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About 30 cars in about 16 years? Why? Does the OP get bored with them quickly or does he mess them up quickly?
A million miles on it and he thinks this is the car he'll keep for awhile?

Welcome to the forum. Should be entertaining.
Heh. A friend of mine likes fixing mistreated ones, and gets bored of them when they're back in good shape. He's owned over 120 of them now, mostly for 4-6 months at a time. I think he's got four in the barn this week.
 

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Discussion Starter #13
I used the word vehicles to include some motorcycles as well. It started with me getting some enjoyment buying a $200 car and driving it for 6 months to a year. I originally did this since I had a car that I didn't drive in the snow.

I'm not talking about making the volt faster. I'm talking about the satisfaction of not having to pay someone to fix something you can do yourself.

I feel like that should translate pretty well to a community interested in efficiency and saving money, no?

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Discussion Starter #14
Welcome to the forum tutti57. You have a high mileage Volt and that means it must have used some gas. Your observations will be important here as more Volts pile on the miles. Torque Pro can help you learn more about your HV battery. Also search the forums for info on how the two electric motors and the one speed transmission work.
Most owners run away from a car with minor problems like a bad sensor or vac leak. They lose money in the process. You can help.
Thank you! At least someone gets where I'm coming from here. I'm happy to help any way I can.

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Heh. A friend of mine likes fixing mistreated ones, and gets bored of them when they're back in good shape. He's owned over 120 of them now, mostly for 4-6 months at a time. I think he's got four in the barn this week.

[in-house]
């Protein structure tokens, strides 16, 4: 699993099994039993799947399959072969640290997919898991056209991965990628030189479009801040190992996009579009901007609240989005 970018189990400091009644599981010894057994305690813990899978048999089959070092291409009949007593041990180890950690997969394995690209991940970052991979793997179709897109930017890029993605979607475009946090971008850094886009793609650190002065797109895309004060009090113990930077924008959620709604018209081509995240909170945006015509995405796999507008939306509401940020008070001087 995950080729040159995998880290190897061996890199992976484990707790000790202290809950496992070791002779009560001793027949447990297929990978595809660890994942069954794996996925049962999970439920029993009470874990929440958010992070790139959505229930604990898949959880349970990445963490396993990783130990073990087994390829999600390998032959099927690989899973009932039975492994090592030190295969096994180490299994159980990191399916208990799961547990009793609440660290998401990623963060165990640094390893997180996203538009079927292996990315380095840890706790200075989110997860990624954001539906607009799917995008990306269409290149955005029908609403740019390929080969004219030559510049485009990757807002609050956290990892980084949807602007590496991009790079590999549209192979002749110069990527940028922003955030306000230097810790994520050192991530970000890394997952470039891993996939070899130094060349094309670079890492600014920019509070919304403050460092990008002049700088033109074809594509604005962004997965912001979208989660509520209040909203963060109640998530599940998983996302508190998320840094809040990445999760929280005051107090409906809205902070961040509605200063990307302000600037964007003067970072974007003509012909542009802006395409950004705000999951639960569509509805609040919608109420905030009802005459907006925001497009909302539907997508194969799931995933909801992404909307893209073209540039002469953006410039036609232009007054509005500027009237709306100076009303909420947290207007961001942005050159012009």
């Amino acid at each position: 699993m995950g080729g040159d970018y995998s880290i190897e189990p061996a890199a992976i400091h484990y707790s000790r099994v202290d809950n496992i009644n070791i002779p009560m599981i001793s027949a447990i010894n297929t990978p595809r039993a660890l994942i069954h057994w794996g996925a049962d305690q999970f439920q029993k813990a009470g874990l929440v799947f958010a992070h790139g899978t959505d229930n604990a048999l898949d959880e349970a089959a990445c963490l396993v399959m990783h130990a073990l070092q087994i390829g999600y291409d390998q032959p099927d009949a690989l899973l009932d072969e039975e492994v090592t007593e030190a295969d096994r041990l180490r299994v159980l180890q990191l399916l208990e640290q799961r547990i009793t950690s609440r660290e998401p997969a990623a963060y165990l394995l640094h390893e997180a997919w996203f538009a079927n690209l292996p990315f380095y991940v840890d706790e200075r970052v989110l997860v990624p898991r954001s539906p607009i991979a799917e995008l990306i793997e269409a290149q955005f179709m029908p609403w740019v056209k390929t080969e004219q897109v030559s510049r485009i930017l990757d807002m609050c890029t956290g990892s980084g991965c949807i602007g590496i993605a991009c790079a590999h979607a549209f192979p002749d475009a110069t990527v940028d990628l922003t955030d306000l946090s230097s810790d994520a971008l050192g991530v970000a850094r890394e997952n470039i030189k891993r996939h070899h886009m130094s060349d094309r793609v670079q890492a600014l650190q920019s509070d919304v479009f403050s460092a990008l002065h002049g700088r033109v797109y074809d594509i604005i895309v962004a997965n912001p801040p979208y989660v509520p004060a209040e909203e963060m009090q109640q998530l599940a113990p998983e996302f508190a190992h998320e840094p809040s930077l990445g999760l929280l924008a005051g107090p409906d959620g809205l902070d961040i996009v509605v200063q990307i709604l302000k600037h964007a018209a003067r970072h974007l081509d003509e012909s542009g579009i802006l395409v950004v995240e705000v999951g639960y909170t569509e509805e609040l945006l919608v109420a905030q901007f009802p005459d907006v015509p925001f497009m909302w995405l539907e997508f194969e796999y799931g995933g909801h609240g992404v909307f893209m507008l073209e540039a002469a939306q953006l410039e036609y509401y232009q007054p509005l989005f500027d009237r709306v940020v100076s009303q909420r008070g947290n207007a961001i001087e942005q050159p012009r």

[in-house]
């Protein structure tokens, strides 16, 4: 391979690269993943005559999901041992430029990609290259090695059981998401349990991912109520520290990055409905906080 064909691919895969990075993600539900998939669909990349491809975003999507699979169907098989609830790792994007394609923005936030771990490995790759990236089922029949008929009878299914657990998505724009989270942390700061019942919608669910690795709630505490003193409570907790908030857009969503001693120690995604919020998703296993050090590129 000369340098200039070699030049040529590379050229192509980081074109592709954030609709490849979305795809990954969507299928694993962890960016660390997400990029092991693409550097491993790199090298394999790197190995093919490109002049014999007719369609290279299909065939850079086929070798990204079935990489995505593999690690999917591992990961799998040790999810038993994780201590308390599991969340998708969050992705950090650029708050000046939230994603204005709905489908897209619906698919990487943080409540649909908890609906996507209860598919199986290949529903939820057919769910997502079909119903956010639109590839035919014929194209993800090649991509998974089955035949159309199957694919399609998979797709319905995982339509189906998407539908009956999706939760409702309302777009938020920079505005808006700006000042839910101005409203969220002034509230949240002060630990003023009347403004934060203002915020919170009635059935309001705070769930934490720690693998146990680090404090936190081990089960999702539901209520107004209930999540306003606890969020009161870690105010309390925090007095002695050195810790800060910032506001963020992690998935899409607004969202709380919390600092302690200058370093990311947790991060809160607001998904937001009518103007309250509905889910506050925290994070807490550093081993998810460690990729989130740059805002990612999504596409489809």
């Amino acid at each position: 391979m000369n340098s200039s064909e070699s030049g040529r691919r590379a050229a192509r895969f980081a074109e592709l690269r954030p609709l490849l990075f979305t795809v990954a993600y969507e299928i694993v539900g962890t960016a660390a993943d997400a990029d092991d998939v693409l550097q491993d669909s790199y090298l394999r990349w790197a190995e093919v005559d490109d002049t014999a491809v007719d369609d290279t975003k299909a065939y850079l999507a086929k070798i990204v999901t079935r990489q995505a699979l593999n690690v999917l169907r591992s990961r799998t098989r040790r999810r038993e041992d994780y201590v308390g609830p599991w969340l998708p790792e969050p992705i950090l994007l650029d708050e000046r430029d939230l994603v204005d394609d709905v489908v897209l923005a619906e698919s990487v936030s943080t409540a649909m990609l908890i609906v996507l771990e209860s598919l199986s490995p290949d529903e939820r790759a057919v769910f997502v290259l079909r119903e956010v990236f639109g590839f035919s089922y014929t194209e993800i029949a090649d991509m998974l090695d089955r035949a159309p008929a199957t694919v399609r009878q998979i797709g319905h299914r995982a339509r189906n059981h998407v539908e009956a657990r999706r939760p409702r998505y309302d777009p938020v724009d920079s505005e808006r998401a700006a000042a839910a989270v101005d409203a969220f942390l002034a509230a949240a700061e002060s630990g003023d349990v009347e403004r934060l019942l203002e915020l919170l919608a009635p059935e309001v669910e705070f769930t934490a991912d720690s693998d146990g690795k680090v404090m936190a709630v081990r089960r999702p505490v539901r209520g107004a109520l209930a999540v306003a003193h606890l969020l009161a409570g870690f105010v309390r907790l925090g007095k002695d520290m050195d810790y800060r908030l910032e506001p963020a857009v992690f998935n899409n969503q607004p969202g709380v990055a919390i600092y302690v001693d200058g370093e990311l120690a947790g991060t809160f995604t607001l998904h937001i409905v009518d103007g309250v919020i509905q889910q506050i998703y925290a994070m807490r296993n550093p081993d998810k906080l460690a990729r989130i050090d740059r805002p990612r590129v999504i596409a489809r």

Yeah, there's that. If that's his interest.
 

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Thank you! At least someone gets where I'm coming from here. I'm happy to help any way I can.

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Many of us get it. But most of us have cars still under warranty and don't need to fix things yet. Also the car is different and the design does not lend itself to traditional modification schemes. Troubleshooting an engine issue is likely a long way off for most of us. At 100k miles my engine will likely have about 20K on it. Won't even need a tune up yet. Most modern engines go a 100k without much more than oil changes.
 

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Discussion Starter #20
Many of us get it. But most of us have cars still under warranty and don't need to fix things yet. Also the car is different and the design does not lend itself to traditional modification schemes. Troubleshooting an engine issue is likely a long way off for most of us. At 100k miles my engine will likely have about 20K on it. Won't even need a tune up yet. Most modern engines go a 100k without much more than oil changes.
True, and tune ups don't really exist anymore. If something does come up, then you have to deal with it.